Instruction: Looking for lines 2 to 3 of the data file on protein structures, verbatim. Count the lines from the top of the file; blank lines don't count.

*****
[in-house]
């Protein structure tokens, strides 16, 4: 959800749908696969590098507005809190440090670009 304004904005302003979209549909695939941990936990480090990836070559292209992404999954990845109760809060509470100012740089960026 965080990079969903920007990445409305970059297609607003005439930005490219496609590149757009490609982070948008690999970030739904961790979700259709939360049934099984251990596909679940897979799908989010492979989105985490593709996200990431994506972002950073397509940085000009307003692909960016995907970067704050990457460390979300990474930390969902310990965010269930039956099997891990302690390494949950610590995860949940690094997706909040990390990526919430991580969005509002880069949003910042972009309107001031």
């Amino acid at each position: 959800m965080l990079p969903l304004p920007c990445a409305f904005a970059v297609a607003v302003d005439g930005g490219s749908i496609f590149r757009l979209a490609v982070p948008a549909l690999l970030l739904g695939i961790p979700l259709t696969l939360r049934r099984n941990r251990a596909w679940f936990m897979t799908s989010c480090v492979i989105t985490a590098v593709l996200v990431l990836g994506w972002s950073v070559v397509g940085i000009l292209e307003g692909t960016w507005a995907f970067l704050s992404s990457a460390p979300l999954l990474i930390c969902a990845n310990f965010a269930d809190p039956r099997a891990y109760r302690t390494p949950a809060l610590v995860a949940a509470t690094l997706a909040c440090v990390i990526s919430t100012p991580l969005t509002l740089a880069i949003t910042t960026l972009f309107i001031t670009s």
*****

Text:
């Protein structure tokens, strides 16, 4: 959800749908696969590098507005809190440090670009 304004904005302003979209549909695939941990936990480090990836070559292209992404999954990845109760809060509470100012740089960026 965080990079969903920007990445409305970059297609607003005439930005490219496609590149757009490609982070948008690999970030739904961790979700259709939360049934099984251990596909679940897979799908989010492979989105985490593709996200990431994506972002950073397509940085000009307003692909960016995907970067704050990457460390979300990474930390969902310990965010269930039956099997891990302690390494949950610590995860949940690094997706909040990390990526919430991580969005509002880069949003910042972009309107001031």
């Amino acid at each position: 959800m965080l990079p969903l304004p920007c990445a409305f904005a970059v297609a607003v302003d005439g930005g490219s749908i496609f590149r757009l979209a490609v982070p948008a549909l690999l970030l739904g695939i961790p979700l259709t696969l939360r049934r099984n941990r251990a596909w679940f936990m897979t799908s989010c480090v492979i989105t985490a590098v593709l996200v990431l990836g994506w972002s950073v070559v397509g940085i000009l292209e307003g692909t960016w507005a995907f970067l704050s992404s990457a460390p979300l999954l990474i930390c969902a990845n310990f965010a269930d809190p039956r099997a891990y109760r302690t390494p949950a809060l610590v995860a949940a509470t690094l997706a909040c440090v990390i990526s919430t100012p991580l969005t509002l740089a880069i949003t910042t960026l972009f309107i001031t670009s």